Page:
TRENTON, N.J. -- Pharmaceutical giant Merck & Co., under siege because of lost revenues from its recalled blockbuster arthritis drug Vioxx, will cut about 5,100 jobs by year's end, 700 more than originally planned, and will slash hundreds of millions of dollars in spending, chairman and chief executive Raymond V. Gilmartin said yesterday.
Gilmartin, speaking to analysts during Merck's annual business briefing, said the company is accelerating changes to increase growth but will stick with its strategy of shunning major mergers. It will seek new drug candidates through more licensing deals and internal research instead.
"Our focus now is on the future, on renewing the growth of the company," Gilmartin said.
Gilmartin reaffirmed earnings guidance for this year and next, saying Merck expects earnings per share of $2.59 to $2.64 for 2004 and $2.42 to $2.52 for 2005. Analysts surveyed by Thomson First Call were expecting earnings per share of $2.62 and $2.47, respectively.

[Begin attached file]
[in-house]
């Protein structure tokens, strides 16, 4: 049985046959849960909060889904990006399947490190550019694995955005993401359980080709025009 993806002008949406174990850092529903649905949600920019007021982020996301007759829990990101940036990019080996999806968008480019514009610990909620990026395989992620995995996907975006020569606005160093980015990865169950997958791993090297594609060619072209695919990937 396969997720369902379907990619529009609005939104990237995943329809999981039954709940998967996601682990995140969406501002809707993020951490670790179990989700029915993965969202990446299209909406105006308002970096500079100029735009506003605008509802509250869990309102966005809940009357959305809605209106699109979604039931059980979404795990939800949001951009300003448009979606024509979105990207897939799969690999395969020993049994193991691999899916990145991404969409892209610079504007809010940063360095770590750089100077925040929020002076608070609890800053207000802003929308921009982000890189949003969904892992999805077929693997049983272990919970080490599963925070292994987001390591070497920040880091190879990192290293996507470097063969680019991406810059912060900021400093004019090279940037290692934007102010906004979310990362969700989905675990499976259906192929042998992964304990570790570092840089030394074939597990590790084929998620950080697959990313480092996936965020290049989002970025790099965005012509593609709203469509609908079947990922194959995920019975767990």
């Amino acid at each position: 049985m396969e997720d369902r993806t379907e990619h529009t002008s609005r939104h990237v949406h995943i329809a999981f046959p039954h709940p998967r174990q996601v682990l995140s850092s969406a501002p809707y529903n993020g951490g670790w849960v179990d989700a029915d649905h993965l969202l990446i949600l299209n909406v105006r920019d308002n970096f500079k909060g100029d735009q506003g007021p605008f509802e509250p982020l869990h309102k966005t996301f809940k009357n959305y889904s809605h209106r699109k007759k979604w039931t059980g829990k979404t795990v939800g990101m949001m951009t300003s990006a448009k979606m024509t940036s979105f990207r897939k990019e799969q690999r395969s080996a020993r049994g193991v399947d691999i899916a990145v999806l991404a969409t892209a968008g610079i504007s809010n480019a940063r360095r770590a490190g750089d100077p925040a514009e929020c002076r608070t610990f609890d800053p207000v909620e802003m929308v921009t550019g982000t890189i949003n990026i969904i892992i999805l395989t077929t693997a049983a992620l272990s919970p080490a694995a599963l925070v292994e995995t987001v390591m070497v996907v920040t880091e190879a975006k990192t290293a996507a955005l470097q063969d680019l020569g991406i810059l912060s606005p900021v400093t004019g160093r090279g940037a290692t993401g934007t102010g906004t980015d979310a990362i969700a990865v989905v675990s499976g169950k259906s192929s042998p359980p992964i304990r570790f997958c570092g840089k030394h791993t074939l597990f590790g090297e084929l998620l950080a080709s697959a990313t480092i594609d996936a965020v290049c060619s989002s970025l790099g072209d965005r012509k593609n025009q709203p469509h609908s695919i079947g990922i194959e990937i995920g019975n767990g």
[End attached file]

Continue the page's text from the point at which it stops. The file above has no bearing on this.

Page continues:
Merck's 2004 forecast is reduced by 50 cents to 55 cents because of lost revenues after pulling Vioxx from the market worldwide on Sept. 30 when its own internal study showed the popular drug increased the risk of heart attacks. The company has since been beset by lawsuits and a sharply lower stock price.
The 2005 guidance does not include any reserves to cover Vioxx litigation, Gilmartin said.
The impact of that litigation will be the key to Merck's future, said independent pharmaceuticals analyst Hemant Shah of HKS & Co. in Warren, N.J.
He said Merck has several experimental drugs in early testing, including ones for obesity, diabetes, stroke, and Alzheimer's disease.
Gilmartin said the past year brought "an extraordinary challenge."
"We are not operating under 'business as usual' in any sense," he said.